Place to hang your hat: Project Fierce Chicago began a month-long, online fundraising drive to raise $25,000 for a transitional home for LGBT youth on the South or West Sides. The organization aimed to have the home purchased by September of 2014, and have it ready for its residents by January 2015.

Fisher retires: About 175 friends, family and colleagues gathered at the law offices of Winston & Strawn to help AIDS Legal Council of Chicago (ALCC) Executive Director Ann Hilton Fisher celebrate her retirement April 3. In her remarks, Fisher praised and thanked all the legal professionals who worked with ALCC as well as the individuals she called the "infrastructure" of ALCC: the support staff, development team, donors and board members who kept the various cogs of the organization going.

Prom's a drag: Jacob Szymanski, an openly gay student at Carl Sandburg High School, announced that he'd be attending his prom as his alter ego Harlet Wench. "I'm going to my senior prom in drag because I hope to help other kids in the future," he said. " … If I were to go as a boy, nobody would care, but if I put on the wig, the heels, the makeup, and the dress, suddenly people are interested."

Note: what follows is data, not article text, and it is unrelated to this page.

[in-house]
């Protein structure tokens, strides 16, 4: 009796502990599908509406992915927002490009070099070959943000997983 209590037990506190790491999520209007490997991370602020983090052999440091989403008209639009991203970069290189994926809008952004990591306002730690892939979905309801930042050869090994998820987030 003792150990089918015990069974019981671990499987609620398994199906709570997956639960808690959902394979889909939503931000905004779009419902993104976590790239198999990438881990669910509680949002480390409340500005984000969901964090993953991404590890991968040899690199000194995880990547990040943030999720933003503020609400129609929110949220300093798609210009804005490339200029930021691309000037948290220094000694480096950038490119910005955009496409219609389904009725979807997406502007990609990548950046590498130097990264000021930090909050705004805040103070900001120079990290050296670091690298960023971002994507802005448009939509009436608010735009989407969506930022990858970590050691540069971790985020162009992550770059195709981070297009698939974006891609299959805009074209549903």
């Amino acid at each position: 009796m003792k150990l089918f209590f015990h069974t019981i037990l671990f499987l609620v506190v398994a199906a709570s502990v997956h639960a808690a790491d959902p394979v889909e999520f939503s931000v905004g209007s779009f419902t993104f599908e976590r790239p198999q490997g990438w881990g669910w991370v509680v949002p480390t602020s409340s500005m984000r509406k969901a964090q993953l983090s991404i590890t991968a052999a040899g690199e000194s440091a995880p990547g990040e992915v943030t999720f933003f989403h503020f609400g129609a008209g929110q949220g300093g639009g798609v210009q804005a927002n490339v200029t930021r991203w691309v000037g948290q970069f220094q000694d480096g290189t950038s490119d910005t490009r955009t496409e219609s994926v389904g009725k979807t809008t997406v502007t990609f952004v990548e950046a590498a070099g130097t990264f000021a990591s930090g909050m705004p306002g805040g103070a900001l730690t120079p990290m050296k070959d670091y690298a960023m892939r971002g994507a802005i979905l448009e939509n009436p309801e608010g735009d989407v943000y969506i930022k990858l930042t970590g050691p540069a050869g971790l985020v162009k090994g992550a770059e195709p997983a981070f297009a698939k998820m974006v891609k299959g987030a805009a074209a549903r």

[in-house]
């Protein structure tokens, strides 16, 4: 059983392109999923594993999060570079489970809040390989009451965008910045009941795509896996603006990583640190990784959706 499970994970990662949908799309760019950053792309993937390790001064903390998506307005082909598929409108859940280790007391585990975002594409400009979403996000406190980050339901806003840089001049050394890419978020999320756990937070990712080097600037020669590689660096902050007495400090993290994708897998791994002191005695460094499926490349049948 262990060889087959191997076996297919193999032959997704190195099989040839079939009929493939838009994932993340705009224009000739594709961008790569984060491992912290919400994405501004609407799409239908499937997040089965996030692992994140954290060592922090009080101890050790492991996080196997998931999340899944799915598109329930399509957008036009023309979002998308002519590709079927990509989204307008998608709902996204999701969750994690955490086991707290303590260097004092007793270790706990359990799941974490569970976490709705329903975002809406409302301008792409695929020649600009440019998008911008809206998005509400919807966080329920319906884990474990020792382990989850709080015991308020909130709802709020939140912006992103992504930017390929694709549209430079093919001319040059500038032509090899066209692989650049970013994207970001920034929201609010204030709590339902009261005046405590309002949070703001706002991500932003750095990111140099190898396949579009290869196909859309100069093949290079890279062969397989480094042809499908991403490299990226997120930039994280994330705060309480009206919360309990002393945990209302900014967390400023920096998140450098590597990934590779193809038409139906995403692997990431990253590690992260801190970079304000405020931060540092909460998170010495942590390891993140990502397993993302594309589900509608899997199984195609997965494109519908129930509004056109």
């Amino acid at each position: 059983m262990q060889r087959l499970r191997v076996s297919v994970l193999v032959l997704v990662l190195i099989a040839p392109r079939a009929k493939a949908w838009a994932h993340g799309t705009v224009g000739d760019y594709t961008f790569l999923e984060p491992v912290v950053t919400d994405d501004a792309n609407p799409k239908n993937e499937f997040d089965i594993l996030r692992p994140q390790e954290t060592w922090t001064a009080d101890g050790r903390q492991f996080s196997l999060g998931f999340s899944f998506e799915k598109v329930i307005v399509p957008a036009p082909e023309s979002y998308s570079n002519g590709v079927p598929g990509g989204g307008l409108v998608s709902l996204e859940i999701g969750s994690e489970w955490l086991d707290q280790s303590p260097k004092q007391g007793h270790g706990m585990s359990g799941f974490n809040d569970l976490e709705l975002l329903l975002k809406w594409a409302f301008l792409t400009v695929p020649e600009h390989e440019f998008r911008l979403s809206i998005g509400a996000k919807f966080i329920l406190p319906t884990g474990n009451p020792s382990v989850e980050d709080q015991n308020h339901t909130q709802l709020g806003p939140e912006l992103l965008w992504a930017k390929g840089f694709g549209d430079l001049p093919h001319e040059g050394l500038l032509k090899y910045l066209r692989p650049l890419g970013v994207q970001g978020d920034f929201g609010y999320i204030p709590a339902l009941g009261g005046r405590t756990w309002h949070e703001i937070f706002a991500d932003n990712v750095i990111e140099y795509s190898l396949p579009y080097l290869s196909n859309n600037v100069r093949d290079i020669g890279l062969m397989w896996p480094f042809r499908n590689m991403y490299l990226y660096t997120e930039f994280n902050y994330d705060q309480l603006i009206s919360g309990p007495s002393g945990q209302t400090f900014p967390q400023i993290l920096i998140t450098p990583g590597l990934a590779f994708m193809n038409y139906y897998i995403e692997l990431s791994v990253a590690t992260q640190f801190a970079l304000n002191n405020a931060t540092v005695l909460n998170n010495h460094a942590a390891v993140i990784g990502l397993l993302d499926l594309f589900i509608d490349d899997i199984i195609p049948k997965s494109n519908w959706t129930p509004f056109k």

Indiana lawsuit: A federal judge in Evansville, Indiana, on April 10, ordered that the state of Indiana must recognize the marriage of a lesbian couple as one of the partners fought stage four cancer. The couple, Amy Sandler and Niki Quasney of Munster, had a civil union in Illinois and were married in Massachusetts. They were plaintiffs in the lawsuit along with their two children, ages 1 and 3.

Youth summit: A weekend-long summit held at multiple Chicago locations in May illuminated the challenges facing homeless LGBT youth. Advocates and community members met with youths to better understand their most pertinent issues. A detailed report was later released.

LaBarbera detained: Peter LaBarbera, founder of the Naperville-based anti-LGBT group Americans For Truth About Homosexuality (AFTAH), was detained April 10 when trying to enter Canada for a speaking engagement, but was ultimately allowed to enter the country. His detention followed complaints, and an online petition, from Intolerance Free Weyburn, a newly-formed Weyburn, Saskatchewan, rights group that objected to LaBarbera's appearance at a pro-life convention there.

More prom news: On May 16, CPS held "Nocturnal Wonderland," its third annual LGBT prom at Edwin G. Foreman High School, 3235 N. Leclaire Ave. About 250 students were expected to attend. Officials said that there was virtually no opposition to the event.